As they say, the only constant is change.

Many readers are aware that bonus depreciation rates are set to begin phasing down in 2023.  Beginning 1/1/2023, bonus will shift from 100% to 80%, and the rate will continue to decline by 20% annually through 2026.  In 2023, 80% of an asset’s cost may be written off using bonus.  Section 179 expensing, however, will continue to permit the immediate expense of 100% of the asset cost, and we expect to see the popularity of this incentive grow in the next year.  For the last several years both incentives were essentially equivalent, but with bonus rates soon to decline, Section 179 expensing may play a larger role in tax plans going forward.

Let’s review some major differences between these two incentives.  First, bonus depreciation permits the deduction of a percentage of a cost while Section 179 permits the expensing up to a set dollar amount.  (The 2022 Section 179 deduction limit is $1,080,000.)

Next, it’s important to note that Section 179 expensing can only be taken on a trade or business, so it won’t apply to every real estate situation.  When Section 179 can be used, it is applied to each asset individually.  If you bought 30 computers this year, you may choose to expense only 5 of those machines using Section 179 expensing.  Bonus depreciation doesn’t give you that flexibility.  For the purchase of computers, unless you elect out of bonus for that property class, you take bonus on all eligible computers.  In fact, you would take bonus on all the assets in that asset class.

Another important nuance is that the immediate benefit of Section 179 expensing is generally limited to profitable entities.  Bonus depreciation has no such restriction and may be taken if your business was not profitable in a given year. Any unused 179 expenses may be carried forward.

Finally, taxpayers need to consider any potential state limitations on Section 179 expensing.  The limit provided above is based on federal guidelines, but many states have established their own parameters for 179 expensing, and some states don’t recognize it at all.  Many states also don’t recognize the aggressive bonus depreciation available at the federal level.  It’s important to consider the impact of state-specific legislation when comparing 179 expensing and bonus depreciation.

Deciding when and how to approach expensing can be confusing.   To clarify the process, we’ve devised a Strategic Hierarchy of Expensing reference tool.  If you’d like a copy of our Strategic Hierarchy of Expensing Chart, which also helpfully contrasts Bonus and 179, click here.    In general, we advise that taxpayers first leverage the Tangible Property Regulations, and expense what they can using BAR and Materiality Testing, or one of the TPR’s Safe Harbors.  We then suggest considering what assets might be eligible for expensing under Section 179, and finally recommend the use of accelerated depreciation, bonus depreciation, etc. to get the most tax savings out of the basis that remains.  This is a general guideline and may not apply to every set of facts and circumstances, but it’s a useful framework.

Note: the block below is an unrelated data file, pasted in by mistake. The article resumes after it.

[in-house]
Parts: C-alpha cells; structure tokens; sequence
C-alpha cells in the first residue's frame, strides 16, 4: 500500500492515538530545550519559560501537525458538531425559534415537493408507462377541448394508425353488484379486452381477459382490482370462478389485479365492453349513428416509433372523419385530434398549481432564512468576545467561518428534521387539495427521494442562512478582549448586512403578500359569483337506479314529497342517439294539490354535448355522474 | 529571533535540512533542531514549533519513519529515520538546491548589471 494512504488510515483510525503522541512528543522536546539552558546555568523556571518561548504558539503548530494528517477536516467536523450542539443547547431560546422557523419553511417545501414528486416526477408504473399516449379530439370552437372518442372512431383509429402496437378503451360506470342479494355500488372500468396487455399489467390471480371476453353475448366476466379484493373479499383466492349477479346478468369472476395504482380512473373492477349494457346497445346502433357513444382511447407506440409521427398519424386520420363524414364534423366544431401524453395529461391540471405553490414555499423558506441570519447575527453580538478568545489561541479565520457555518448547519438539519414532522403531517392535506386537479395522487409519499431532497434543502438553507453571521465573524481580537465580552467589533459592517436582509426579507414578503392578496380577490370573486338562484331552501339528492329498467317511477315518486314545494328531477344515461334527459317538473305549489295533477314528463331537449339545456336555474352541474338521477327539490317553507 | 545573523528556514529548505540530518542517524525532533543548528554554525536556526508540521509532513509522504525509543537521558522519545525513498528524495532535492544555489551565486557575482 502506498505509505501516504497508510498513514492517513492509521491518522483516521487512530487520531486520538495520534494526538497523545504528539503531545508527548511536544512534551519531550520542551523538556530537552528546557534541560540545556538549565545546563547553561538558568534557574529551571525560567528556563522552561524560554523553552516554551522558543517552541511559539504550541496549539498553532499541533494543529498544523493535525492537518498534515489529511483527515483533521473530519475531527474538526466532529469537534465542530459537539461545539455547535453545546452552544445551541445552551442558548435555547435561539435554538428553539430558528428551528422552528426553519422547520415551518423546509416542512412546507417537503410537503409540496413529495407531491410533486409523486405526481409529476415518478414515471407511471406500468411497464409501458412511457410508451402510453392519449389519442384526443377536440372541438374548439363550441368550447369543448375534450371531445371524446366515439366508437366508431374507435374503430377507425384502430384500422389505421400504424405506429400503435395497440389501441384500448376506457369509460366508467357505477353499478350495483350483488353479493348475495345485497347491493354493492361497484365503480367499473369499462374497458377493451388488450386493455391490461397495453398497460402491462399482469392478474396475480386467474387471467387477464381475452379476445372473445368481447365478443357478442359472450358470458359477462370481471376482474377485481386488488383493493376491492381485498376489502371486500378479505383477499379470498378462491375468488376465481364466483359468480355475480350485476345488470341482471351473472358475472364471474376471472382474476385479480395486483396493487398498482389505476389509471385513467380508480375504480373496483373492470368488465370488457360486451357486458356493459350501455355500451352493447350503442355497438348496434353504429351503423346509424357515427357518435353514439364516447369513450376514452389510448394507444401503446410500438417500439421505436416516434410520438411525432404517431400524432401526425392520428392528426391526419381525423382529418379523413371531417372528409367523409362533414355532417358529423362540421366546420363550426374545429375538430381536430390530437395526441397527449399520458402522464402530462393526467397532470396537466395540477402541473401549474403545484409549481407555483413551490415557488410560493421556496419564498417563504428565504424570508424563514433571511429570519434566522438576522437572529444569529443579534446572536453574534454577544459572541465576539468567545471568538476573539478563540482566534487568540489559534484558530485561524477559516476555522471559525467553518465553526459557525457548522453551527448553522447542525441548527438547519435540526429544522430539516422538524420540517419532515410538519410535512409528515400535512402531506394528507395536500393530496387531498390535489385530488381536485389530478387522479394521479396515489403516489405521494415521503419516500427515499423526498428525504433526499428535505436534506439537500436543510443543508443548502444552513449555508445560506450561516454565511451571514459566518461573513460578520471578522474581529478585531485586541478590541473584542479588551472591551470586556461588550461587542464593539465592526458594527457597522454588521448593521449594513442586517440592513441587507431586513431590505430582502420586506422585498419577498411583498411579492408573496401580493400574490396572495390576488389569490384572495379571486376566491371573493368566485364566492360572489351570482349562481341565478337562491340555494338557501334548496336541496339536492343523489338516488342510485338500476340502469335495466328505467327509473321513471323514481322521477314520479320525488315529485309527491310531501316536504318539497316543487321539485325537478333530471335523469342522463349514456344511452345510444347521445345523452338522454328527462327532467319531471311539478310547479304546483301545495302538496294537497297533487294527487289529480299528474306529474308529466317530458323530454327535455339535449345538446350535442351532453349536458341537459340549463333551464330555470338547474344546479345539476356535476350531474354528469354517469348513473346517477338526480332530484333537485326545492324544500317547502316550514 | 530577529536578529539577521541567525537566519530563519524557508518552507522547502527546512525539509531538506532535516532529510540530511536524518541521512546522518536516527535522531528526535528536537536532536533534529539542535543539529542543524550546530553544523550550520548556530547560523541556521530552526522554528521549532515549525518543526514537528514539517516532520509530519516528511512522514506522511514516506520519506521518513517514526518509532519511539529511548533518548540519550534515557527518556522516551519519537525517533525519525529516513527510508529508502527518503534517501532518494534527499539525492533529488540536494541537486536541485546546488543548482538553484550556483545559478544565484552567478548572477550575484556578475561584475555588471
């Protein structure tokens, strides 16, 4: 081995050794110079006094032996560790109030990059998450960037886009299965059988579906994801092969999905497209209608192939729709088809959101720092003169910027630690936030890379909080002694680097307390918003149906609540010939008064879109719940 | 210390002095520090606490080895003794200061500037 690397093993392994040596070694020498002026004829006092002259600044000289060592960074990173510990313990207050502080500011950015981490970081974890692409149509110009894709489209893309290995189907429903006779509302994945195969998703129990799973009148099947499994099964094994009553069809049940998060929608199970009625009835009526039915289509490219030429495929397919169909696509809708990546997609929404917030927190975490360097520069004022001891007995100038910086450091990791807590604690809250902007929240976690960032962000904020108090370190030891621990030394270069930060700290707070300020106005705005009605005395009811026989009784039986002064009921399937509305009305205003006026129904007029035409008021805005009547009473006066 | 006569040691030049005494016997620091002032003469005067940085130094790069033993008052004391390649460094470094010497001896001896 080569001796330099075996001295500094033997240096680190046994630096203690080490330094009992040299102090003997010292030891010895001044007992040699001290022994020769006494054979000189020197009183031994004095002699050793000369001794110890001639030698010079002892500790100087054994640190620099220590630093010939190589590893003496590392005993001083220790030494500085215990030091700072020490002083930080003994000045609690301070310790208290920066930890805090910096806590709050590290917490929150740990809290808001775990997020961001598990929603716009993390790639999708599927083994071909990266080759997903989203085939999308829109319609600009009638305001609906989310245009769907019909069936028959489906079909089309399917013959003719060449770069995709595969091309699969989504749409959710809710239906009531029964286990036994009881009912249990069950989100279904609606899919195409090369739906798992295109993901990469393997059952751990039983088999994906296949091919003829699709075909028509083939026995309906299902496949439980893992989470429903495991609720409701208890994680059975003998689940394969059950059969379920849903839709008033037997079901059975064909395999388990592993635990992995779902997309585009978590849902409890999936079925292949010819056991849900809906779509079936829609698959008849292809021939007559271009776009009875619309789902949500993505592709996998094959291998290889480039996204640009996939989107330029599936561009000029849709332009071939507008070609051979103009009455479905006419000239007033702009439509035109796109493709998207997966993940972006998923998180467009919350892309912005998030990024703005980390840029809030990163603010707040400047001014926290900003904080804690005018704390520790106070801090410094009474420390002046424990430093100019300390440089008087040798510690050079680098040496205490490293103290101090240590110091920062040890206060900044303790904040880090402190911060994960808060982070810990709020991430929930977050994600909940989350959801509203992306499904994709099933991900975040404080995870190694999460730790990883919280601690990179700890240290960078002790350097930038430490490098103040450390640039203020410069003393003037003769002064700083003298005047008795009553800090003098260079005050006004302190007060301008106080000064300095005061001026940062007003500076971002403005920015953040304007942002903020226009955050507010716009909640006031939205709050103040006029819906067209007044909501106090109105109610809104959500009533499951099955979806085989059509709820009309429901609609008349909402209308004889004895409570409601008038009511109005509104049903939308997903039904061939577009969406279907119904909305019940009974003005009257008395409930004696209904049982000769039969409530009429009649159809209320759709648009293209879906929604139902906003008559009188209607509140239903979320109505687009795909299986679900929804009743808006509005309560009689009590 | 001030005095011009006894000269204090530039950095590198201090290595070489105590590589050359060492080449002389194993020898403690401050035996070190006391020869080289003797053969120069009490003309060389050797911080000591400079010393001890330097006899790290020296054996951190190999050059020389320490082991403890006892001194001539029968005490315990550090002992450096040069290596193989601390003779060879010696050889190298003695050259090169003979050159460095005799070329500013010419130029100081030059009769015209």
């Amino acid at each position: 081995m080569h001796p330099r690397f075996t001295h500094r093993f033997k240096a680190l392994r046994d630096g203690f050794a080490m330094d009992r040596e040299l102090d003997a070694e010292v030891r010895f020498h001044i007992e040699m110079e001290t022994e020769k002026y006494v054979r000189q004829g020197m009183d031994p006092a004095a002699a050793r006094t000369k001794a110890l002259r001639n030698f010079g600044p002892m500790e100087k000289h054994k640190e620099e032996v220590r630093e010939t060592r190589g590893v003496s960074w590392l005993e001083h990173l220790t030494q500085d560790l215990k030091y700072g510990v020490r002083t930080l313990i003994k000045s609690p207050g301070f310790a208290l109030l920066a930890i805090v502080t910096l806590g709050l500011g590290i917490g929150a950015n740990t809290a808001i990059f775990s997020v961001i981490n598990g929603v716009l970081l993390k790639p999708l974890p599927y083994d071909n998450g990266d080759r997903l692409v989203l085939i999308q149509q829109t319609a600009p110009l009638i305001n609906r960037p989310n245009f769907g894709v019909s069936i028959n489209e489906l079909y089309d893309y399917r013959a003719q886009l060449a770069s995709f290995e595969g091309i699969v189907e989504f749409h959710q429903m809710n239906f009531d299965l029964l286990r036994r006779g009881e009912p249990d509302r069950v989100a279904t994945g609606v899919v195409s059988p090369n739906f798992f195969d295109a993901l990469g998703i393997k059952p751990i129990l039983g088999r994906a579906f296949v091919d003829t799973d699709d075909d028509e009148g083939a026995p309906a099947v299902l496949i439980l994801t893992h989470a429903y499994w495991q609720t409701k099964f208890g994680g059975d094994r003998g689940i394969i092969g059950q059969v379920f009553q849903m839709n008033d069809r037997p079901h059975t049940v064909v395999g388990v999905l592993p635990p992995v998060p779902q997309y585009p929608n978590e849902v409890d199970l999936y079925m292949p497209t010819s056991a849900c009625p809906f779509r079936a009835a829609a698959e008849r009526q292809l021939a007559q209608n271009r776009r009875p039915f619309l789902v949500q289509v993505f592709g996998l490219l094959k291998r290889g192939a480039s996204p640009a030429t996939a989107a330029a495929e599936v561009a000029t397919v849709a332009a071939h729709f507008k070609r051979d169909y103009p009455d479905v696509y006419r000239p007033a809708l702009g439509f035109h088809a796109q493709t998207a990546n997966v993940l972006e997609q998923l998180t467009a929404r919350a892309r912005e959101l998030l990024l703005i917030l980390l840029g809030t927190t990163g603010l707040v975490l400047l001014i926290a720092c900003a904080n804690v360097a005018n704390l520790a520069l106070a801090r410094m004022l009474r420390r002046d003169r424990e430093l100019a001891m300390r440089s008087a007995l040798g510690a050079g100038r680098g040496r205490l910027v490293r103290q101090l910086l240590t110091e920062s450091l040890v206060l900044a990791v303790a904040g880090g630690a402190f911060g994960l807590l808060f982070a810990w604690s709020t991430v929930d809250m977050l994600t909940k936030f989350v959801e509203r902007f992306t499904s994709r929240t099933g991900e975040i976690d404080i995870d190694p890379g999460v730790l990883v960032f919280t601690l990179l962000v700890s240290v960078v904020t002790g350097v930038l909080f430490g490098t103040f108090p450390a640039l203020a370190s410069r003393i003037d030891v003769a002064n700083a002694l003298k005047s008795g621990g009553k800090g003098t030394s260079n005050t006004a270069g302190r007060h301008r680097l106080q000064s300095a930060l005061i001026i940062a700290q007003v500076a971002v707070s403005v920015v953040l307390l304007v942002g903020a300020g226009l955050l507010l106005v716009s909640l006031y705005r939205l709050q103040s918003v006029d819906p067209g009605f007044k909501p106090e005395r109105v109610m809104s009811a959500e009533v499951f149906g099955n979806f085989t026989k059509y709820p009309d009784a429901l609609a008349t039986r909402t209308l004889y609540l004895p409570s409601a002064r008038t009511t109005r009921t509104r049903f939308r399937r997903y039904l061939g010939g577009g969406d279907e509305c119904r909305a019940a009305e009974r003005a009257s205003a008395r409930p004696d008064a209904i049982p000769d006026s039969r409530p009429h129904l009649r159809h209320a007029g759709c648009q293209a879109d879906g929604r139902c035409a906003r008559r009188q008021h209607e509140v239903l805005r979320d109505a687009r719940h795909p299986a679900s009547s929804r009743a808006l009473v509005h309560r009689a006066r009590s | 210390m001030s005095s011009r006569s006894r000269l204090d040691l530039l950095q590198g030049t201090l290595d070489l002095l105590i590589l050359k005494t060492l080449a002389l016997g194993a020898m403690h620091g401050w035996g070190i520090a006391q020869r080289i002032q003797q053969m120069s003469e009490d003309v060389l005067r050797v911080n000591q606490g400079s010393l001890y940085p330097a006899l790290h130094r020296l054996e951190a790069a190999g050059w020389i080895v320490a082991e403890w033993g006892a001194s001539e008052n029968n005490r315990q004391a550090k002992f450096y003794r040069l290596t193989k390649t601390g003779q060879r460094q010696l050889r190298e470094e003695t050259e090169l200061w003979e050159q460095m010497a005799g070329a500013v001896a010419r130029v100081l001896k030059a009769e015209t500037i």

Let’s consider two quick examples, and let’s set them in Pennsylvania just for the purposes of this discussion.

In 2021, Taxpayer A did a major HVAC replacement in his PA manufacturing facility, at a cost of $100K.  For federal purposes, he can claim the entire $100K as a federal 179 expense.  Since he is in PA, which currently limits 179 expensing to $25K, he will also be able to claim a $25K immediate state 179 expense, resulting in a remaining basis of $75K.  This must be capitalized at a full 39-year MACRS life and is not eligible for bonus depreciation.  (Taxpayer A might be able to write off the remaining depreciable basis of the retired HVAC system as a Partial Disposition Election – but that’s a topic for another blog.)

Taxpayer B is also in PA and he just completed an interior fit-out of an office building used for his operating company.   Again, the total cost was $100K.  Under the TPRs, $50K of the fit-out may be expensed as they do not rise to the level of being a betterment to the space.The remaining $50K can be expensed as a 179 expense or eligible for bonus at a 100% or reduced future rate since the property would be QIP-Qualified Improvement Property.  For PA purposes, the taxpayer can claim the $50K expense using the TPRs and $25K of 179 expense. The remaining $25K would most likely be a 15-year depreciable life for PA.  Note that in this example, for state purposes bonus would not apply. Absent using Sec. 179 expensing, the taxpayer would have a $50K PA asset, most likely, recovering over a 15-year life.

Clearly, there are several complexities that will need to be considered when crafting tax plans in future.  We foresee a great deal of interaction between bonus and Section 179, and taxpayers will need to approach this strategically to maximize savings.  We’ll be increasing our coverage of this topic as we prepare for bonus rates to step down.  (Keep an eye on our Training Page for new webinars coming soon!)

If you’d like to take advantage of 100% bonus while it lasts, call us now at 215.885.7510.  If you’d like to learn more about the bonus/179 interplay on the horizon, call us now at 215.885.7510.  If you have other questions, want to discuss an opportunity, or even just say hi, you know what to do – call us now at 215.885.7510.  We’re here, and we’re listening.


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